The Alternative Hero - By Tim Thornton

To Chris Bateson and John Kelley

a cognizant original v5 release october 07 2010

I am Zeitgeist Man

or so the papers said,

you might as well enjoy me now,

in six months I’ll be dead.

Thieving Magpies, “Zeitgeist Man”

SUGGESTED LISTENING: Dodgy, Homegrown (A&M, 1995)

Thieving Magpies

are finished

You know how it is sometimes.

You’re at a festival. You’ve been drinking all day, the only thing you’ve had to eat is one of those foul hog-roast sandwiches while watching the Longpigs, maybe a bit to smoke back at the campsite, a couple of tequila shots while waiting for your friends to put their trousers on; the evening draws in, you zip up your tent and set off to catch a few bits and pieces before the headliner.

Grab another drink. Perhaps nail that little half-pill you’ve been saving. See a few minutes of Mansun on the Loaded stage.

Then it all goes a bit peculiar.

First, you’ve completely lost all the others. You dimly recall one of them saying they were going to watch Gene, but you’ve no memory of which stage they were playing on. You try to cast your mind back—were you with anyone else when you saw that mad dude with the body makeup?—but your brain’s not working very efficiently Oh well, bugger it. You don’t need them anyway. Plus, you’re bound to bump into them by the pizza bus before the Magpies. Hang on, no—this isn’t Reading, this is Aylesbury. No pizza bus. Never mind. You can meet them where the pizza bus would be, if this was Reading. Genius. They’ll probably be thinking the same thing. Who’s on before the Magpies? You consult the dog-eared running order you pinched off that geezer behind the sound desk. Boo Radleys. Fair enough. Time to get something to eat.

Oh, and another drink.

Go on. Get yourself another drink, Clive. You clearly need it.

You try to walk over to the food stalls, but they don’t seem to be where they were this afternoon. The main stage appears to have moved as well, but on reflection it must have been a different beer tent that you started out from. You pause to swig from your cup and get your bearings, but it’s bloody difficult when the place is littered with people, slouching around in various states of fuckedness, trying to start those poisonous fires made from beer cups, newspaper and the free Aylesbury ’95 souvenir poster that came with Melody Maker. It’s rapidly darkening and grim-smelling smoke keeps getting up your nose and in your eyes, but you stagger on, accidentally kicking some bloke who’s passed out next to one of the speaker stacks. At last you spot a tempura stand. Not quite what you had in mind, but it’ll do. Four pounds for tempura and noodles. Hunger. Yes. You dizzily instruct the woman to spoon on lashings of sweet and sour sauce, stop off for another drink, then settle down just in time to see the Boos crunching their way through “Find the Answer Within.”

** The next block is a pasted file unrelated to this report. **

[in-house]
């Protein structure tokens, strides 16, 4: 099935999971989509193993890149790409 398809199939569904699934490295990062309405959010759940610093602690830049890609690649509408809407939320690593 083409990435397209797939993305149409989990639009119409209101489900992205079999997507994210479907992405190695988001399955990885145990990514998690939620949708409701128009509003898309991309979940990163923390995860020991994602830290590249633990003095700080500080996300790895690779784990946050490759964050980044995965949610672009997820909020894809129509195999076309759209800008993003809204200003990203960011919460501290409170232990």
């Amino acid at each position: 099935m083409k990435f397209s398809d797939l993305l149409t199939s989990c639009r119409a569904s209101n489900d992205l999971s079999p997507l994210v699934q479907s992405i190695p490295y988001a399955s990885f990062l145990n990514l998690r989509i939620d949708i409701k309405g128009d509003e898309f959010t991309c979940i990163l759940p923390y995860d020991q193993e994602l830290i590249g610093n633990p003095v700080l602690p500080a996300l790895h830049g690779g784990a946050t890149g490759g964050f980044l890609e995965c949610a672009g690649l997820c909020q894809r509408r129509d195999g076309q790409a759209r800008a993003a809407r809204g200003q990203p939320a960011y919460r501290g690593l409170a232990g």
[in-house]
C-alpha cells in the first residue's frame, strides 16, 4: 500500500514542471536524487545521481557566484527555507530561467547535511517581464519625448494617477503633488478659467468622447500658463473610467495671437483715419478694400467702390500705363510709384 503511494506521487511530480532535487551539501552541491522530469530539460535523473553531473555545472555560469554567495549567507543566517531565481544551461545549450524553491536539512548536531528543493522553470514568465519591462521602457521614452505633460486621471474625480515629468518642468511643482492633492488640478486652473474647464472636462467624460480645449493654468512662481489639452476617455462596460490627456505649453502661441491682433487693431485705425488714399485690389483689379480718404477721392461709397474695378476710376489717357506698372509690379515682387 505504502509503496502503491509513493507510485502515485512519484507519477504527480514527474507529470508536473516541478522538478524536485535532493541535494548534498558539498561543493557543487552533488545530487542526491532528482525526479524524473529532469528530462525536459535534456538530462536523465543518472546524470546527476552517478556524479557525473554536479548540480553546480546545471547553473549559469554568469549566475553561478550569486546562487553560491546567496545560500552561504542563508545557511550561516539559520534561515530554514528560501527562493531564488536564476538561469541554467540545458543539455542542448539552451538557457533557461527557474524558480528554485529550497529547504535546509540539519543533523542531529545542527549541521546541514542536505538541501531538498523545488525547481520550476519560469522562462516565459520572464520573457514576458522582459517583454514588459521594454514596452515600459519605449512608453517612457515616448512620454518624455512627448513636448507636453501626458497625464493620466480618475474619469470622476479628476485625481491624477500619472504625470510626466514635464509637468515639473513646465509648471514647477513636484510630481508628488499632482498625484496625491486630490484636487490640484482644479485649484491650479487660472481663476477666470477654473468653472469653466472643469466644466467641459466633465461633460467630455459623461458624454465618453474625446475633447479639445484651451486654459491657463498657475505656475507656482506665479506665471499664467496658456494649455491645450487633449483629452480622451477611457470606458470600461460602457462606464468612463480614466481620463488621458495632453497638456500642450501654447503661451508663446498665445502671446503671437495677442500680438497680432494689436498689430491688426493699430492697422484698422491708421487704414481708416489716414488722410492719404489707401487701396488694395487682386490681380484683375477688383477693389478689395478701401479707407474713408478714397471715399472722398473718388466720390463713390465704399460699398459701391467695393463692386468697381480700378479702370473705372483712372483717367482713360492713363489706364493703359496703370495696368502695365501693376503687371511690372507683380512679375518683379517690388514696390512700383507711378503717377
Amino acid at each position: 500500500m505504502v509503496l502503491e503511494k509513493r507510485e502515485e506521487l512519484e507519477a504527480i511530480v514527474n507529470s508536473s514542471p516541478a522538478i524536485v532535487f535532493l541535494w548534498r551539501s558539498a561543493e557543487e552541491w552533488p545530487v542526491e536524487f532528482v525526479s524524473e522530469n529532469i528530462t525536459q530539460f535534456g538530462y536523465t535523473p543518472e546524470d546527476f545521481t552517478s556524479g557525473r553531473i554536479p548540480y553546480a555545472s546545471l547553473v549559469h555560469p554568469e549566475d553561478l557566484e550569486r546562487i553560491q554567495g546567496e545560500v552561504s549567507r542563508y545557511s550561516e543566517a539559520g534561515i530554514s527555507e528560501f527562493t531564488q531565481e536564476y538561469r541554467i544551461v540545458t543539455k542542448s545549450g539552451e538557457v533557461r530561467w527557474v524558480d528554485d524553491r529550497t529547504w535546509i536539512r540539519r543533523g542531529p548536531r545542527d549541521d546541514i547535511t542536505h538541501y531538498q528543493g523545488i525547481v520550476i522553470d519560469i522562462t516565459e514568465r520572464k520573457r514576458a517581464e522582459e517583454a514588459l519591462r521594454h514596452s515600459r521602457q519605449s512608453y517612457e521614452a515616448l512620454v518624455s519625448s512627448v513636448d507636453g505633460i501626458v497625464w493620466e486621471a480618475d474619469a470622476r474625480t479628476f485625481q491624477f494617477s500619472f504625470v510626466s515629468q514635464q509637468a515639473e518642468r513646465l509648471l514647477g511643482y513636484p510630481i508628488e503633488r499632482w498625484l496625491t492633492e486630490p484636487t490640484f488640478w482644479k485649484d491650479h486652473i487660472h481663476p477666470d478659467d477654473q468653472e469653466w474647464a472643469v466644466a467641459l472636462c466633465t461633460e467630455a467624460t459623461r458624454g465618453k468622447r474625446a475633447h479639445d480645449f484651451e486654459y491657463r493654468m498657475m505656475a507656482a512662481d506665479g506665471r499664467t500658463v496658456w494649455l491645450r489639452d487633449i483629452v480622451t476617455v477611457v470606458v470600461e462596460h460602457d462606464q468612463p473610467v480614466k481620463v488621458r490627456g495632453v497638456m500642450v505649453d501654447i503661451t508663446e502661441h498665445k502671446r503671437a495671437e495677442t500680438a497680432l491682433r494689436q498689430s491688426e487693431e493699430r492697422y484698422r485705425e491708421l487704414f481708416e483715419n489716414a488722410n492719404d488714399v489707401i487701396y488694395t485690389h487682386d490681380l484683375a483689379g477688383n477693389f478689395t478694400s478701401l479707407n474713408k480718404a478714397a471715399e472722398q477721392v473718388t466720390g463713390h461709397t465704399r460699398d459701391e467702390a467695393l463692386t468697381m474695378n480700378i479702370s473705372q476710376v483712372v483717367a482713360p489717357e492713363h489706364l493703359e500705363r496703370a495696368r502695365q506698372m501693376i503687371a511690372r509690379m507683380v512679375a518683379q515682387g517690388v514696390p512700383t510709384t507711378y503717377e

A brief moment of contentment and serenity.

Which abruptly finishes when you drop most of your tempura on the grass. Bollocks. At least it wasn’t your drink. You pick some of it up. A few clumps of grass have stuck to the sweet and sour sauce, but fuck it, it’s all vegetable. Shove it in with some noodles and you’d never know the difference. You scoff the lot while Sice sings his little heart out, wash it all down with some more of whatever that is in your beer cup, and then … feels like time for a little rest. Get some energy up before the mighty Magpies. The glorious, world-beating Thieving Magpies, back to inject some quality and integrity into what’s swiftly becoming an alarmingly overrated pop landscape. You lie back and settle yourself on the cool ground, the lawn threadbare from constant tramping over the last forty-eight hours. It’s funny to look up and see a worm’s-eye view of the festival: the darkening sky, festivallers walking past, hooded tops, strange hats, brainless conversations. And yes, what an amazing selection of sounds. It’s only now you’re lying down you can really take it in. The Boos pounding away in the foreground, of course, but there’s assorted chatter and laughter, various stereo systems booming out from tents and stalls—and if you really concentrate you can actually make out the noises of the band on the Loaded stage. Hmm … sounds rocky … voice isn’t up to much … that good bit when the band stops and he sings the verse